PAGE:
When I first went to Bethesda, I traveled without my daughters in order to focus on my husband. Our daughters were four years old and five months old at the time. My mom took care of them in Puerto Rico at first, but as the weeks passed by, I was desperate to see my daughters. I felt conflicted between my two roles as a wife and a mom. I asked two friends in North Carolina (where we were stationed) to take care of my daughters there. That way they could bring my daughters to the hospital, or I could travel from Washington, D.C. to North Carolina to see them. When the doctor told me the recovery process could take two years, we started to make plans for how we could all be together. There were four women who were the key to finding us a place to stay and be able to travel daily to the hospital for treatments. We had to start early, at 5:30 in the morning, to have our older daughter ready for school, the younger for childcare, and Carlos ready for treatments. We started new routines, but we also had family members that stayed with us and helped. However, we wanted to learn how to do it as a family of four. It was hard sometimes, but God helped us through.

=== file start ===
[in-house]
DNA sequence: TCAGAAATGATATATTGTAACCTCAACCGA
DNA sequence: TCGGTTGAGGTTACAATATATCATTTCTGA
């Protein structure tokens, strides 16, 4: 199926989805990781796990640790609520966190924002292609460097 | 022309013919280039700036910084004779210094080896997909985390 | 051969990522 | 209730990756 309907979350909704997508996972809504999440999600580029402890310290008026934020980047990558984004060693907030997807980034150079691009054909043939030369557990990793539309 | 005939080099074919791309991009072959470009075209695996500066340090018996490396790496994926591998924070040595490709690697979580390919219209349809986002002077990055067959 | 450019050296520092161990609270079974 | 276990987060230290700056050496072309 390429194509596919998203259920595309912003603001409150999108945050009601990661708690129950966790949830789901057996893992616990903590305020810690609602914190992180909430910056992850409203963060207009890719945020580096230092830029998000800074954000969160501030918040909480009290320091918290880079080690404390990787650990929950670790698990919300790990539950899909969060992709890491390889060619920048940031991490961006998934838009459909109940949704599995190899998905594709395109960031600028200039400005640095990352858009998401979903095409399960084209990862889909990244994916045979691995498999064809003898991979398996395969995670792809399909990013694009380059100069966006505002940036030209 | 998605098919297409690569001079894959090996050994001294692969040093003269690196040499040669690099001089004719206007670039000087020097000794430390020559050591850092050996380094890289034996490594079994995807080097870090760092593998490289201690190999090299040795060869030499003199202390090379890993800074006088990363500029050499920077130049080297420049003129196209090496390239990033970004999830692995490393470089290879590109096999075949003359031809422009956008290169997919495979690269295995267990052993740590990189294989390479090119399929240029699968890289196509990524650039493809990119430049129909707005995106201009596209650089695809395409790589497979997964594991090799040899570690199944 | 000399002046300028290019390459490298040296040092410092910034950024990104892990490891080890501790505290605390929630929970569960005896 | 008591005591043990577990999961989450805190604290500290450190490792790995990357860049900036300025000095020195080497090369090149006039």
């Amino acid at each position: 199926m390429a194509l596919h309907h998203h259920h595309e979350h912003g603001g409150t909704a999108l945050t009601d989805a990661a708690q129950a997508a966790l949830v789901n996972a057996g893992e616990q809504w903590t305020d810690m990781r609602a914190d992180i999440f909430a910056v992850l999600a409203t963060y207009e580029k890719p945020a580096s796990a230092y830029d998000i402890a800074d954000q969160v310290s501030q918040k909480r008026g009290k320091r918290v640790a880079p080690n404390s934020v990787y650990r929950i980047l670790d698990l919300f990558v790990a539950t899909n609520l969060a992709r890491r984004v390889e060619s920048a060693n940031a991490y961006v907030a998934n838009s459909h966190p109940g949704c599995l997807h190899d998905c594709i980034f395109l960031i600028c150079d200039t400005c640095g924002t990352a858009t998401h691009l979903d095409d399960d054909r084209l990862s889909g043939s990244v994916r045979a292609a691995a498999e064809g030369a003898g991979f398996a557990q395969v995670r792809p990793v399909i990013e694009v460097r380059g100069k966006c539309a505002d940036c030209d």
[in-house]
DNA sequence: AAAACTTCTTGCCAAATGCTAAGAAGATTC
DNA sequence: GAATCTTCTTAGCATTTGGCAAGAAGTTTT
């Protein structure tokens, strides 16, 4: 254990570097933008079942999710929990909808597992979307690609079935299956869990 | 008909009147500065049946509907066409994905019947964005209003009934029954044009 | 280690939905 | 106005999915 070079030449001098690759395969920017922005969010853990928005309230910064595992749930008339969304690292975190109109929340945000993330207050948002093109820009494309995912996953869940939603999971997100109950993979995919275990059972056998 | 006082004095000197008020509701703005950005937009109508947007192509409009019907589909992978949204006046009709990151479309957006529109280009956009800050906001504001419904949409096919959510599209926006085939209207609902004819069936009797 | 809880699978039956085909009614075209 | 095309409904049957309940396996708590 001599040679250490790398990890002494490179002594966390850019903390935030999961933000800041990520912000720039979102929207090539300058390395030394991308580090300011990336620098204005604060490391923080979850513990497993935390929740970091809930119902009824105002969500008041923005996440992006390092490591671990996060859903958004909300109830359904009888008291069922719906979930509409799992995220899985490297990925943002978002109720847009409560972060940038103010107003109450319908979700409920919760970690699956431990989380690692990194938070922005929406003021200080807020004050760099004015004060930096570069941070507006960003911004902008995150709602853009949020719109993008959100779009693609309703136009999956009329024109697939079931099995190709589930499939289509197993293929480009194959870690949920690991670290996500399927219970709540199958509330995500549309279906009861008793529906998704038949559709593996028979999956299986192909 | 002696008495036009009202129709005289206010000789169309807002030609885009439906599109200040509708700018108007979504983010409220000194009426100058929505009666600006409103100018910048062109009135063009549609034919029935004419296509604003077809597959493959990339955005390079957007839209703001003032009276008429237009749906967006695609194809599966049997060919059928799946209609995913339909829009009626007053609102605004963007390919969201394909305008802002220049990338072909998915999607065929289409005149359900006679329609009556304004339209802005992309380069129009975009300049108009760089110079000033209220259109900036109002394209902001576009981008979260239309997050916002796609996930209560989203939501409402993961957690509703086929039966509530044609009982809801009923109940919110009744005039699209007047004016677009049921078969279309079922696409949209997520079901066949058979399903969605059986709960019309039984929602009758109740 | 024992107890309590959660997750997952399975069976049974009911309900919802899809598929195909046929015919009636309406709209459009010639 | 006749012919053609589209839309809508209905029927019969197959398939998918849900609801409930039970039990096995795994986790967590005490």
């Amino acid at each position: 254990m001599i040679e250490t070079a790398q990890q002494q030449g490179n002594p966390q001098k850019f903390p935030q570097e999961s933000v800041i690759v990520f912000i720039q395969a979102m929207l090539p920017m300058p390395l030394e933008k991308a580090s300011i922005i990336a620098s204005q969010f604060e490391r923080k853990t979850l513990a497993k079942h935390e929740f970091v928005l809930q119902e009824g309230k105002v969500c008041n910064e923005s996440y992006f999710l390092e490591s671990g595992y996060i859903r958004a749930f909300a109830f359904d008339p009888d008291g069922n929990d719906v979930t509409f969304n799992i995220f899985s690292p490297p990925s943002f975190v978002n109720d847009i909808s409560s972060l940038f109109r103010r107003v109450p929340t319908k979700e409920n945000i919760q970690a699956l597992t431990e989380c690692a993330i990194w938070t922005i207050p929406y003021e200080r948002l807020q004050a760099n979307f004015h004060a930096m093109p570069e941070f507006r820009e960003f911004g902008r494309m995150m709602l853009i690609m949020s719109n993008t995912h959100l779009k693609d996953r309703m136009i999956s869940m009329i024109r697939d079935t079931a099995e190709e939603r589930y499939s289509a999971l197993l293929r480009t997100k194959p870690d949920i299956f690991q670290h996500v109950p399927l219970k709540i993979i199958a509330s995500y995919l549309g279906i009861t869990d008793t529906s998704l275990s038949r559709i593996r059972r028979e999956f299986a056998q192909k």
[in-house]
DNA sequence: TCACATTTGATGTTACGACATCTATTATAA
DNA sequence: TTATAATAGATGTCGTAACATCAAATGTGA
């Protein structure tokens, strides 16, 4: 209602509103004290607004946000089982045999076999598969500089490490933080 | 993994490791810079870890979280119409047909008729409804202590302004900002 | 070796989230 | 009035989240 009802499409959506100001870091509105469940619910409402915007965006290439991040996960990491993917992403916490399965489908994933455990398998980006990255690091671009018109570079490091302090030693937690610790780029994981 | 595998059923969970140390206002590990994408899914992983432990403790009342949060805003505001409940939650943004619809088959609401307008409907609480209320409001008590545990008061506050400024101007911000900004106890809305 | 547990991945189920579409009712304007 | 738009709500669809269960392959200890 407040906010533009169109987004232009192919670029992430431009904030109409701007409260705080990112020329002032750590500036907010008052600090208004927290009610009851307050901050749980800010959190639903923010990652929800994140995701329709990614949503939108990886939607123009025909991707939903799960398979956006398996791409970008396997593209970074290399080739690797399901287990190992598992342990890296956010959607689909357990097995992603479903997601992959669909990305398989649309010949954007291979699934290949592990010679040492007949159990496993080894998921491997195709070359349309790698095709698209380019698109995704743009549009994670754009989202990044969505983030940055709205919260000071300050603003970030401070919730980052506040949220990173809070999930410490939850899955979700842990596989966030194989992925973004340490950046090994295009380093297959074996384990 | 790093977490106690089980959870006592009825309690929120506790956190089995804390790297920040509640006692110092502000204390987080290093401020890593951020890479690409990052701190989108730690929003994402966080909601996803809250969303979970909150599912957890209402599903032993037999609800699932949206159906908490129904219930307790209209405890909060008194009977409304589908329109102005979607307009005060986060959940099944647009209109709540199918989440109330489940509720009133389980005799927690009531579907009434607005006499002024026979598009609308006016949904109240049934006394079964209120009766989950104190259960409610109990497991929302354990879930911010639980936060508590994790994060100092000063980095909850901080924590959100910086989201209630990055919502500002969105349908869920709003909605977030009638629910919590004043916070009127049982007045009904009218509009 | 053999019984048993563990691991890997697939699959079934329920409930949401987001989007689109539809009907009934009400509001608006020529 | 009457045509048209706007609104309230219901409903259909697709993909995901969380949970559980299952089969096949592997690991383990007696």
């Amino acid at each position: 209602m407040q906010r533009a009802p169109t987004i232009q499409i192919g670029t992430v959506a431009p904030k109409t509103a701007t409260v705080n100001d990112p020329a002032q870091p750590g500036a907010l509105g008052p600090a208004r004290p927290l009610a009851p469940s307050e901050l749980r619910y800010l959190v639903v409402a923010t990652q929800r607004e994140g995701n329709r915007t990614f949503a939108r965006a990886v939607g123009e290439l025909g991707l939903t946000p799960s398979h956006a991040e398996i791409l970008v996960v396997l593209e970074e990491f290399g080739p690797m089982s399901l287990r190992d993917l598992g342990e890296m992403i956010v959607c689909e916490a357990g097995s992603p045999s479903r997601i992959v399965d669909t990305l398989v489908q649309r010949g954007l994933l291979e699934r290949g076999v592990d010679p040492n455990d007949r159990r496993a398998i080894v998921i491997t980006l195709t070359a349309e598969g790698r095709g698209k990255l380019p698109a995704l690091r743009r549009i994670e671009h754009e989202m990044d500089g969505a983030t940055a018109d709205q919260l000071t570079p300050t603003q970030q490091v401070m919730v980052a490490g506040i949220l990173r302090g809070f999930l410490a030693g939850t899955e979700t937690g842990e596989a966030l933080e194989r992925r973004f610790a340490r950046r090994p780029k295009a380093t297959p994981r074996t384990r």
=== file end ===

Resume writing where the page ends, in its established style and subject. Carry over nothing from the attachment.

Q: Many marriages have crumbled under the weight of trials less life-altering than what the two of you went through, however, you’ve come out the other side stronger. Can you share some of the decisions you made along the way to fight for your marriage?
Rosemarie: There were many difficult decisions made during that period. First, we needed to prioritize roles. There were times a decision left me feeling unsatisfied, but we had to focus on what was needed in the moment. We always tried to make decisions together. It didn’t matter that Carlos was injured, we consulted each other on every decision. Carlos was injured, but he was still the head of the family. We encouraged each other. When Carlos felt ready to give up, I encouraged him. When I was feeling defeated, Carlos encouraged me. Overall, the most important thing was to pray for guidance. In this situation, we understood we were not self-sufficient. We needed God to give us the strength to continue every day.